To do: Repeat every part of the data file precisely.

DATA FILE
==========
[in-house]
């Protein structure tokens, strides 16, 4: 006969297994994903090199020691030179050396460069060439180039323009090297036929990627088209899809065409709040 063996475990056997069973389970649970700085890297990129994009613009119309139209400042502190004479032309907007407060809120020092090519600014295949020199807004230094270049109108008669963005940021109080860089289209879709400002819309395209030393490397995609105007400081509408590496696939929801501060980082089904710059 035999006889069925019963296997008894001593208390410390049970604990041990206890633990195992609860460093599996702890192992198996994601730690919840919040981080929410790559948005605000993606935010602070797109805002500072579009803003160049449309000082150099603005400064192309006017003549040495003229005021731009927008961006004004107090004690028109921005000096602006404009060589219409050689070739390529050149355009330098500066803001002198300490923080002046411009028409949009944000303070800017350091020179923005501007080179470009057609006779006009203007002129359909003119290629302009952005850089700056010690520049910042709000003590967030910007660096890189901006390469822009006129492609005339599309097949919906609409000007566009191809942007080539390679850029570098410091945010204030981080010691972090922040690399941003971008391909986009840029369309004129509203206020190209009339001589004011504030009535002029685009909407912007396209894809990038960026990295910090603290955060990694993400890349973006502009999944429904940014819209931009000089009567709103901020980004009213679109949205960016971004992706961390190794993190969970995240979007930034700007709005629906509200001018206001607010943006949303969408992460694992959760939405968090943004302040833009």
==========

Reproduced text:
[in-house]
């Protein structure tokens, strides 16, 4: 006969297994994903090199020691030179050396460069060439180039323009090297036929990627088209899809065409709040 063996475990056997069973389970649970700085890297990129994009613009119309139209400042502190004479032309907007407060809120020092090519600014295949020199807004230094270049109108008669963005940021109080860089289209879709400002819309395209030393490397995609105007400081509408590496696939929801501060980082089904710059 035999006889069925019963296997008894001593208390410390049970604990041990206890633990195992609860460093599996702890192992198996994601730690919840919040981080929410790559948005605000993606935010602070797109805002500072579009803003160049449309000082150099603005400064192309006017003549040495003229005021731009927008961006004004107090004690028109921005000096602006404009060589219409050689070739390529050149355009330098500066803001002198300490923080002046411009028409949009944000303070800017350091020179923005501007080179470009057609006779006009203007002129359909003119290629302009952005850089700056010690520049910042709000003590967030910007660096890189901006390469822009006129492609005339599309097949919906609409000007566009191809942007080539390679850029570098410091945010204030981080010691972090922040690399941003971008391909986009840029369309004129509203206020190209009339001589004011504030009535002029685009909407912007396209894809990038960026990295910090603290955060990694993400890349973006502009999944429904940014819209931009000089009567709103901020980004009213679109949205960016971004992706961390190794993190969970995240979007930034700007709005629906509200001018206001607010943006949303969408992460694992959760939405968090943004302040833009």